Three studies have directly examined the relationship between social desirability and biases in self-reported weight and height in adults, and the findings from these studies are conflicting [4, 17, 18]. In one small study of 56 non-obese individuals, stronger desires to conform to social norms, as measured using the Marlowe Crowne Social Desirability Scale, correlated with greater magnitudes of self-reported weight bias in females . However, in another much larger study, the degree of bias in self-reported weight was negatively related to the difference between measured body weight and "socially ideal" body weight, defined as the mean self-reported weight of the sample . Consistent with the second study, a third reported that those who consider themselves to be too heavy are half as likely to have a discrepancy between self-reported and measured weight than those who consider themselves to be about the right weight . The association in this latter study, however, likely suffers from significant bias because the questionnaire did not reference the participants to an appropriate comparison group (e.g., those of the same age), a factor that is known to influence what constitutes a social norm [21, 22].
Collectively, the evidence supporting the influence of social desirability on misreporting biases of anthropomorphic parameters is limited and controversial. Considering that social desirability and self-reported weight bias seem to be related non-linearly , further examination of this topic would benefit from a non-linear methodology, of which only one has been reported in the context of self-reported weight bias . The current methodology does not, however, take into account technical errors of measurement (TEM) and short-term variations in weight or height, nor does it enable the examination of biases in self-report-based BMI, a parameter that better approximates adiposity. Therefore, the purposes of the present study were (1) to develop a non-linear approach to examining biased estimates of self-report-based BMI that accounts for TEM and short-term variations in weight and height; (2) to use this approach to characterize patterns of self-reported weight, height, and BMI biases in the Republic of Ireland using a nationally representative survey; and (3) to test directly the hypothesis that considering oneself to be heavier than the socially normative weight, while taking into consideration one's age and height, is positively associated with biases in self-report-based estimates of BMI.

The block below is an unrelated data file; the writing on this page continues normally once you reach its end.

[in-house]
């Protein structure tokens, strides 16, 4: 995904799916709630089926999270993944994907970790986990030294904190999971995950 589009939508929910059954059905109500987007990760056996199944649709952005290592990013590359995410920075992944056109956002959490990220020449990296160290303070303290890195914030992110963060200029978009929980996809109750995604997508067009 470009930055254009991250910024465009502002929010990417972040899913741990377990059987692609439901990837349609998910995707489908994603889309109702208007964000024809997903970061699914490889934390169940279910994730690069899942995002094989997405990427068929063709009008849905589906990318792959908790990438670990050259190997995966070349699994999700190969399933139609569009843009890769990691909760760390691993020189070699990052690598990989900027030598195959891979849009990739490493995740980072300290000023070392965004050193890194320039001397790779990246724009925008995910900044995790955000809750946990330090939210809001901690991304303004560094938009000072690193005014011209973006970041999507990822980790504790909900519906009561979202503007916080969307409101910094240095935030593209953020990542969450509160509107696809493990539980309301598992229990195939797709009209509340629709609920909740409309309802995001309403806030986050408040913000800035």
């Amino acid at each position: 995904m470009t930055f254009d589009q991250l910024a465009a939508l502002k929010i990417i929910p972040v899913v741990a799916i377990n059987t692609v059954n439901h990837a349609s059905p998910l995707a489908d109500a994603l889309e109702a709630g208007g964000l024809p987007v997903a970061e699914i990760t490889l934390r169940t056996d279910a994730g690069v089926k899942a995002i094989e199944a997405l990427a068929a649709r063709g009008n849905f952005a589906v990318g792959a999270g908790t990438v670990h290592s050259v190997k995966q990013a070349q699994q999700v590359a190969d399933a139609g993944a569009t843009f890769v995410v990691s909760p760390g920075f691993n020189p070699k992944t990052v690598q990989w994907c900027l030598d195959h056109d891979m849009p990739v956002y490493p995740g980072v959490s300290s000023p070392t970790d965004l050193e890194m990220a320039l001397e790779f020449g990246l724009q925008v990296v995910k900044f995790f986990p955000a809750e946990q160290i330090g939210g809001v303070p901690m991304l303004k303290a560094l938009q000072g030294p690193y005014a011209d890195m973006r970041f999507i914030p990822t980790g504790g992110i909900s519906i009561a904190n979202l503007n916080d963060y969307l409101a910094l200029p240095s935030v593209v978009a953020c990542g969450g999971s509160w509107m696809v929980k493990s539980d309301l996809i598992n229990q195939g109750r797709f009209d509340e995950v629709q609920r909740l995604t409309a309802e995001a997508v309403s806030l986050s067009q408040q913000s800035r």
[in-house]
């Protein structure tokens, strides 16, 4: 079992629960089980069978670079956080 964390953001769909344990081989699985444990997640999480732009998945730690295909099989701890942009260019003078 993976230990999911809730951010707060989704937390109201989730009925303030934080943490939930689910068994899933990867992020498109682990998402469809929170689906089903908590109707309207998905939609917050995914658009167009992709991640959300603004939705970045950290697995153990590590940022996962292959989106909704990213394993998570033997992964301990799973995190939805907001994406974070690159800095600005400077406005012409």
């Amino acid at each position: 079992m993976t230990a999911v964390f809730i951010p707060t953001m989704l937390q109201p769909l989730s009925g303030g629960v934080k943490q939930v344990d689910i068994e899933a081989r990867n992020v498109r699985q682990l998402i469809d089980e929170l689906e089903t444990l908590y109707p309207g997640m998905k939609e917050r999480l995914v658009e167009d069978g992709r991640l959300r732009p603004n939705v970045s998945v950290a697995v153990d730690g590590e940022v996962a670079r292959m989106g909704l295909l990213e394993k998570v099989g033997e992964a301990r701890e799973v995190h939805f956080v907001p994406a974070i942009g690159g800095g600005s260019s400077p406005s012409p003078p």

Setting and population
The Survey of Lifestyle, Attitudes and Nutrition (SLÁN) 2007 is a nationally representative cross-sectional study of the adult (18+ years) population residing in the Republic of Ireland. Detailed methodology is found in the SLÁN 2007 Main Report . In brief, trained interviewers conducted face-to-face interviews with 10,364 subjects selected using a multistage area probability sampling procedure. In addition, SLÁN 2007 incorporated two sub-studies for (1) the measurement of anthropomorphic characteristics (N = 967, age 18-44 years) and (2) physical examination with clinical laboratory tests (N = 1207, age 45+ years). In the main survey, self-reported height and weight were obtained and used to calculate self-report-based BMI (BMISR), and in both sub-studies trained interviewers measured body height and weight for the calculation of measured BMI (BMIM).
Subjects who completed the SLÁN 2007 main survey and one of its sub-studies were selected for the present analyses, resulting in an initial sample size of 2174 (age 18+ years). Subjects were excluded if the interviewer deemed the height or weight measurements to be unreliable or slightly unreliable (N = 18) or if data was missing for BMIM (N = 3), self-reported height (N = 75), self-reported weight (N = 48), or any of the analysis variables (N = 68). The differences between self-reported and measured height or weight were determined, and the five most extreme cases in either direction were excluded because these cases were considered to have a high probability of data recording or entry error, as opposed to reporting error (N = 20). The total number of cases excluded was 232, resulting in a final sample size of 1942.
Definitions of under- and over-reported weight, height, and BMI